We’ve had a pretty wet planting season here in the midwest. Getting the garden planted was pretty tricky. Trying to keep it all from drowning once it got planted has been even trickier. Not really much you can do, but watch Mother Nature do her thing. We recently had a few rain-free days where the ground had a chance to dry out a little bit. This gave us a chance to weed the garden like crazy ladies! Since we last talked about our garden, we’ve planted a lot more. Our potatoes and onions we had planted back in April are flourishing! Tomatoes, green beans, cucumbers, squash, broccoli, and green peppers have all been added to the garden. Due to having such a wet spring….I’m talking 5 inches in 2 days, I was unsure how everything would hold up. So far, I’ve replanted a row of green beans, but that may be due to old seeds.Side note: Anyone else struggle with buying seeds vs. plants? Buying the plant is more expensive, but I may only use like 6 cucumber seeds, for example. I always think I can just use the seeds next year. However, sometimes they germinate and sometimes they don’t. Pretty sure they “expire” like 9 months after you purchase them, so I guess I just get lucky when I do get 2 years out of a bag of seeds.
This year I told myself I was going to start my seeds inside, but that didn’t happen. So I’m back to replanting at the last minute, hoping I will get a good crop. I hate wasting the seeds that I don’t use.
Back to the garden….
We did plant one cucumber plant and planted cucumber seeds on another mound that have not come up yet. Fingers crossed they’ll start popping through the mud! Last year we were overflowing with cucumbers! After our friends and family were all sick of cucumbers, we canned a lot of pickles and even tried our hand at a couple different types of relish. They were all delicious! My sister and I still have plenty of pickles and relish left, so if we don’t get a lot of cucumbers then we’re okay with that. But who doesn’t want fresh pickles for little cucumber sandwiches?!I replanted the zucchini plants due to old seeds. I usually like 2-3 plants on one mound and may pick off the runt. Survival of the fittest! I won’t lie, most of the time I leave all the plants and they do just fine. We had gotten a lot of zucchini last year before our plants died an undetermined death. We also planted butternut squash, which usually does really well in our garden. I love pureeing it and freezing it in ice cubes to add to soups and mac ‘n cheese. Shhh, don’t tell the kids!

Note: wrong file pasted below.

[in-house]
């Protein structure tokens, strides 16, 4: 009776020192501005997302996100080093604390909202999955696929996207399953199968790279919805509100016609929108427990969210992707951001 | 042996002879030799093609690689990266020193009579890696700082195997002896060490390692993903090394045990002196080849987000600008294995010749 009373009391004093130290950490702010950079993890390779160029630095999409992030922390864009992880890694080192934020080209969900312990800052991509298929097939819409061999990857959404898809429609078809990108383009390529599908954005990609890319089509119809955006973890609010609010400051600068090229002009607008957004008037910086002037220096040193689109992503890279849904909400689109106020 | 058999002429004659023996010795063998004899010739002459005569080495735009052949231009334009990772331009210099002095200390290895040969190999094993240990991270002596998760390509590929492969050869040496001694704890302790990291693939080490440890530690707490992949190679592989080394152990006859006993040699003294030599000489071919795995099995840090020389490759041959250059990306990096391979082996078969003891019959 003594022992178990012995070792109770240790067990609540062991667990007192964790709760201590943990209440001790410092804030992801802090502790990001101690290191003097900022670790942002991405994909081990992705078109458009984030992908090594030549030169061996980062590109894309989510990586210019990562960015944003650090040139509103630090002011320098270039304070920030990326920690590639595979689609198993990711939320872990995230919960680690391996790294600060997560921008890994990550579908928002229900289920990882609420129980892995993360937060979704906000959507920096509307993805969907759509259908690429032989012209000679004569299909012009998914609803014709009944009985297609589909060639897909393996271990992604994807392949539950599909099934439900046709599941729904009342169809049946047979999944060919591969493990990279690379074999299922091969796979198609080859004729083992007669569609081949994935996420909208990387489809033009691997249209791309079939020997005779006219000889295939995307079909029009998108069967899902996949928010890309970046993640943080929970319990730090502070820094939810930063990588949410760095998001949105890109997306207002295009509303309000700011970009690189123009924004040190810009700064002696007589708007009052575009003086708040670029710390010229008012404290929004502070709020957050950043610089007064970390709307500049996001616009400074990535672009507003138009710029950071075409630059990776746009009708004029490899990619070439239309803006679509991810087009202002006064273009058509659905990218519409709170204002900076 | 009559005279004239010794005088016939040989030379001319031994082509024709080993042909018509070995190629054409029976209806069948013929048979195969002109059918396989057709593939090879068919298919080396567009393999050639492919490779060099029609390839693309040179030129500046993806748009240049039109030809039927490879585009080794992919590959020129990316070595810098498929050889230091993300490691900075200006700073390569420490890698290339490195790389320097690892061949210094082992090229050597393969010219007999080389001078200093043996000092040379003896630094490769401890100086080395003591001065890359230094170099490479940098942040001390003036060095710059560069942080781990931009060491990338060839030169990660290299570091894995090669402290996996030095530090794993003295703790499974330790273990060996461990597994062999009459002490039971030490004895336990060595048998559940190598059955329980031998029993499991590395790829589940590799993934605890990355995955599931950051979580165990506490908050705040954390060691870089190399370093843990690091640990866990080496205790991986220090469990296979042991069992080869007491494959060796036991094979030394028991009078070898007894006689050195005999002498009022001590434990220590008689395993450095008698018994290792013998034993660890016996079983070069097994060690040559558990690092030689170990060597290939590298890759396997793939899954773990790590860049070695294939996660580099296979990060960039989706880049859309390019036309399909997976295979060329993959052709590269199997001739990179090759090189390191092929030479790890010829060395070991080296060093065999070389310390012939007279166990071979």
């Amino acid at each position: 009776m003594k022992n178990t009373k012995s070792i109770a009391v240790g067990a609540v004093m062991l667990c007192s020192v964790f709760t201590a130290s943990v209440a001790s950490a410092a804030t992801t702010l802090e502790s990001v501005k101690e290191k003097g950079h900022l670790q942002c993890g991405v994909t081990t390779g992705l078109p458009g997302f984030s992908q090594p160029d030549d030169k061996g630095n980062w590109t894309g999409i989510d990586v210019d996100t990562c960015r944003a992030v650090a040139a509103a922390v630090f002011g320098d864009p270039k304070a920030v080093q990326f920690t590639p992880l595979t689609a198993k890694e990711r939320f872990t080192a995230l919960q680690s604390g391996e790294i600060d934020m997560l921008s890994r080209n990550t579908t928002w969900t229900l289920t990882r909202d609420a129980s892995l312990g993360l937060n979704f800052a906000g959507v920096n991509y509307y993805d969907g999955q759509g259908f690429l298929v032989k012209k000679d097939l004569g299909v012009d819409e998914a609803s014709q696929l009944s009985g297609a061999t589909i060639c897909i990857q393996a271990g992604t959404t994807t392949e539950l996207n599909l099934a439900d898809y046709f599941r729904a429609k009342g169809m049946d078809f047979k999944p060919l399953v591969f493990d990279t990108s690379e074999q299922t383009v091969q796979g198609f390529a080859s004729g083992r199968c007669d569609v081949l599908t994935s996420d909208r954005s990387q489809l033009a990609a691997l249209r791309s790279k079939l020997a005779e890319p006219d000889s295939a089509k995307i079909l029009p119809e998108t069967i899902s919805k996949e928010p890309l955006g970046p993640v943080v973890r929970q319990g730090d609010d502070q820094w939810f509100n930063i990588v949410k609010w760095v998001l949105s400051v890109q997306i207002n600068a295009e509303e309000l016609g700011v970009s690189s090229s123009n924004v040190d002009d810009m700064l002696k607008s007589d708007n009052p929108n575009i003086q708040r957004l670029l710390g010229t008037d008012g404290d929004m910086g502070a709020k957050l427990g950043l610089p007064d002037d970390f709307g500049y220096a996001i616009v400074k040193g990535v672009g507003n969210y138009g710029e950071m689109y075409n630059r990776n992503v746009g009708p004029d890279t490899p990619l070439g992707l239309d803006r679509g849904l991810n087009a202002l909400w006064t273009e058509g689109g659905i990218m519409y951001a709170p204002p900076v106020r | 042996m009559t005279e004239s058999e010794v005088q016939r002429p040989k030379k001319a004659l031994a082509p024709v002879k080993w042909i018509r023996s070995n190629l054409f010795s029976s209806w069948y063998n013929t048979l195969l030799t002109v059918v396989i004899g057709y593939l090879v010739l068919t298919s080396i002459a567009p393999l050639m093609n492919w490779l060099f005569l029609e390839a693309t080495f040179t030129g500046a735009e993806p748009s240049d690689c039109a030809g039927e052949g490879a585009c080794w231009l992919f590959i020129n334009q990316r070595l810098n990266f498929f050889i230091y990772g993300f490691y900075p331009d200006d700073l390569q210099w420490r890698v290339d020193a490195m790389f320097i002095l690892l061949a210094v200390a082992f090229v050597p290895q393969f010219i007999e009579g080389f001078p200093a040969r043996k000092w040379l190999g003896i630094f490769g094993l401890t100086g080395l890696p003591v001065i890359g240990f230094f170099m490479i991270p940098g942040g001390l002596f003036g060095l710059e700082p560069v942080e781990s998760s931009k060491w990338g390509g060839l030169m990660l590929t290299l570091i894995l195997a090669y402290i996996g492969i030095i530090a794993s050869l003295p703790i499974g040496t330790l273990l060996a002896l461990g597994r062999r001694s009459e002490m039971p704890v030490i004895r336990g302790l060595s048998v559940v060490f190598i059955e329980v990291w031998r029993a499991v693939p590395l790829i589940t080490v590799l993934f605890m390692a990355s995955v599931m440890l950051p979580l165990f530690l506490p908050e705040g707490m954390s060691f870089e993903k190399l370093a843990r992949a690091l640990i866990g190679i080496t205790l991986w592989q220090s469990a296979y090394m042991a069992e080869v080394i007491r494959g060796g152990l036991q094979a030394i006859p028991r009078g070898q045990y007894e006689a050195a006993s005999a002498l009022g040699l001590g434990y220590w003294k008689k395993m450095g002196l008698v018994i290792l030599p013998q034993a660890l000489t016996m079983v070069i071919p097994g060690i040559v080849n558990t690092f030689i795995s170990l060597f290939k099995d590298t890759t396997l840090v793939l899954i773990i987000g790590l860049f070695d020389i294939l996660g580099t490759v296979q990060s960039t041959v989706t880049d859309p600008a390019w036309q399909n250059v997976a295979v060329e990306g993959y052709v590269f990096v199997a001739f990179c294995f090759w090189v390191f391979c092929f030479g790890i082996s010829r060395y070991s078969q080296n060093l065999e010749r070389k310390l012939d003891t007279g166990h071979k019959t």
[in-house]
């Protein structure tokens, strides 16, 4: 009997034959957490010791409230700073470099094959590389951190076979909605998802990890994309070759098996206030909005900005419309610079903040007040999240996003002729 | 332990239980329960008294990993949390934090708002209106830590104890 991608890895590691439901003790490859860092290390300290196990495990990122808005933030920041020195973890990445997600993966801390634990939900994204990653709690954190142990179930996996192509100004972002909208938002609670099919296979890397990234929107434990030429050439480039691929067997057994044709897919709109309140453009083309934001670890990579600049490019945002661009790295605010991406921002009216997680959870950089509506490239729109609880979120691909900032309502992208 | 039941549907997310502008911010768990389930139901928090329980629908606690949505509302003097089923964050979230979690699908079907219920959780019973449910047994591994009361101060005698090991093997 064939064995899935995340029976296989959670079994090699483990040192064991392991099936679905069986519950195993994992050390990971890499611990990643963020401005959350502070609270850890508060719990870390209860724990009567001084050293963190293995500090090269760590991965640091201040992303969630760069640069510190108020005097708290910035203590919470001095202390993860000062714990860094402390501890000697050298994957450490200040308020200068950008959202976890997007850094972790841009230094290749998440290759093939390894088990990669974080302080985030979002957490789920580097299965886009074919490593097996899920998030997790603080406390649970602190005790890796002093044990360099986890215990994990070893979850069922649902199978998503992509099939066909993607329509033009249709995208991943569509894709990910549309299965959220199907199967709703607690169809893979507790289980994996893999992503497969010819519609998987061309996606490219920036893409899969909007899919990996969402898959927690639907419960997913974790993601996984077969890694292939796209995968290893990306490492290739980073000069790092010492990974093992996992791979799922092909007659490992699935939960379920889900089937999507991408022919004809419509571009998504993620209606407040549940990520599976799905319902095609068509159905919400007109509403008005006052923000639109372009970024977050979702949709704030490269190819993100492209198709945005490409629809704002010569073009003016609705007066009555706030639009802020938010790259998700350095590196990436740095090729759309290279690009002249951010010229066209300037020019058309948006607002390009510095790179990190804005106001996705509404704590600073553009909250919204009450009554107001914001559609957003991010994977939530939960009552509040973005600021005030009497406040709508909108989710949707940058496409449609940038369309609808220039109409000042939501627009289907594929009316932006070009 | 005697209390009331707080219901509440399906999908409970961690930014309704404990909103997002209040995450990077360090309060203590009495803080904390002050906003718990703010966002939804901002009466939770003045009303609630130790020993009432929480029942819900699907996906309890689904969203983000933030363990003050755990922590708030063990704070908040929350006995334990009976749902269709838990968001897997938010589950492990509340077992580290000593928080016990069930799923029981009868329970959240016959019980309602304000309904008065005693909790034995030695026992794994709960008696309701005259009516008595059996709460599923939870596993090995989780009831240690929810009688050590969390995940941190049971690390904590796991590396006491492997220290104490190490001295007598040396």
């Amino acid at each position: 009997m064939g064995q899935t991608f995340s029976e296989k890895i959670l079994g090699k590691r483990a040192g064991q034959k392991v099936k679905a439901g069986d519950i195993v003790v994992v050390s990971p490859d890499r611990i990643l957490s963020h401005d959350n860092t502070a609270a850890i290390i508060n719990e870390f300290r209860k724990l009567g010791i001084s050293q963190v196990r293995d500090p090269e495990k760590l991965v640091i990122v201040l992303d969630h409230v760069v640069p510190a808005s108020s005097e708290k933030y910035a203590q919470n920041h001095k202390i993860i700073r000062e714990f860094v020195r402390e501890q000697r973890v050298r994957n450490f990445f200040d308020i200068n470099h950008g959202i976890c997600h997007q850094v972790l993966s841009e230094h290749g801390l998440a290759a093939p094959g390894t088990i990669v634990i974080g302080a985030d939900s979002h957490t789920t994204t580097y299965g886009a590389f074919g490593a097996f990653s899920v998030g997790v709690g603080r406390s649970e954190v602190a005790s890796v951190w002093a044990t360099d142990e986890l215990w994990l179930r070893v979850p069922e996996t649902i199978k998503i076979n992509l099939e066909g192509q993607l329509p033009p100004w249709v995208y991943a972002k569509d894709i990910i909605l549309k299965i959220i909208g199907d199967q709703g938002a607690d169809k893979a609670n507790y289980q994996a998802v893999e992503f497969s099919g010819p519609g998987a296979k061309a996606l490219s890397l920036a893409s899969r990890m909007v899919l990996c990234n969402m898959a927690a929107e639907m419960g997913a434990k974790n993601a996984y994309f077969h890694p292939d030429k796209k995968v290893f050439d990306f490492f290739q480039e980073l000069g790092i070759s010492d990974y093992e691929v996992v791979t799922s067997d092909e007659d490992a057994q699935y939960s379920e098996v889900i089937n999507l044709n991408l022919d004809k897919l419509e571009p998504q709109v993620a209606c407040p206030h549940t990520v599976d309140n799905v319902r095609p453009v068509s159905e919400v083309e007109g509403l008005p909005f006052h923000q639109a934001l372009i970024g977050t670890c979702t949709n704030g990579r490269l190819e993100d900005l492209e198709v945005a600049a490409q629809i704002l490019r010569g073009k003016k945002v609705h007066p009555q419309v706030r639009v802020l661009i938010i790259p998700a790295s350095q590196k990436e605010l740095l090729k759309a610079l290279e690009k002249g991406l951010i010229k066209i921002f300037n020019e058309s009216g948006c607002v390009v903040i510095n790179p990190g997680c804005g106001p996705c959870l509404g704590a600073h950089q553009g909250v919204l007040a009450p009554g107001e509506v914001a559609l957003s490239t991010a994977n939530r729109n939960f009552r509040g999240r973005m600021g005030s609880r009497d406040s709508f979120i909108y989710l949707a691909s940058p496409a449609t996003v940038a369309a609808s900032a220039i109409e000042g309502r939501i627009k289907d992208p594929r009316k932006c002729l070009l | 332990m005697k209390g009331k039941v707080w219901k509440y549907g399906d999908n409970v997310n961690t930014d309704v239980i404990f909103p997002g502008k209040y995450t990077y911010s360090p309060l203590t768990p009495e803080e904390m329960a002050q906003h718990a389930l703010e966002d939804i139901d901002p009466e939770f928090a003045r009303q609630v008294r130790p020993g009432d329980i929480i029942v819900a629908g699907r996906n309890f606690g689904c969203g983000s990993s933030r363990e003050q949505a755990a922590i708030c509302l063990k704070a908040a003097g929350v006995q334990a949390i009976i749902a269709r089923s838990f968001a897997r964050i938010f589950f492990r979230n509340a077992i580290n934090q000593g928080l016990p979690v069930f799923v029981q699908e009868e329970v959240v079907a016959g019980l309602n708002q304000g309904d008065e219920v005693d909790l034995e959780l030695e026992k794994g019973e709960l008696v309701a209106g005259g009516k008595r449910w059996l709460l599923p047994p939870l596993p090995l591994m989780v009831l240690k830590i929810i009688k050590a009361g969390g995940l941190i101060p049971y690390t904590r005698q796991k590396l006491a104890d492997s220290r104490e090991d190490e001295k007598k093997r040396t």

We planted 8 tomato plants and 3 green pepper plants. All doing well. Just a little mud splattered from the torrential downpours. One bell pepper plant even has a bloom on it! Baby bells coming soon!
Once the tomatoes get a little bigger, we’ll add the tomato cages around them. We’ve tried the metal cages that you can pick up anywhere, but are lucky if they make it through 2 seasons. Megan’s husband built us wood tomato cages that are much sturdier. We are hoping these will stick around a little longer.
We have 6 broccoli plants also. Last year, was our first year growing broccoli. Both our families eat a lot of broccoli, so it was nice having frozen broccoli stored away in our freezer. Prepping it for the freezer is very time consuming though. We had a ton of little caterpillars and other bugs that would wedge up in the broccoli and hide. Being able to pull out our garden broccoli in the middle of winter was well worth all the effort….just don’t ask me while I’m in the midst of doing it. I would probably rather just buy it at the store at that moment! More on that process later though. Well, that’s our current garden situation. We can’t wait to start canning some spaghetti sauce and green beans! And two words: Fresh. Salsa. Yum! Luckily, I have some volunteer cilantro that has popped up to make it extra delicious! Hope you all have had a good planting season and are off to a good start!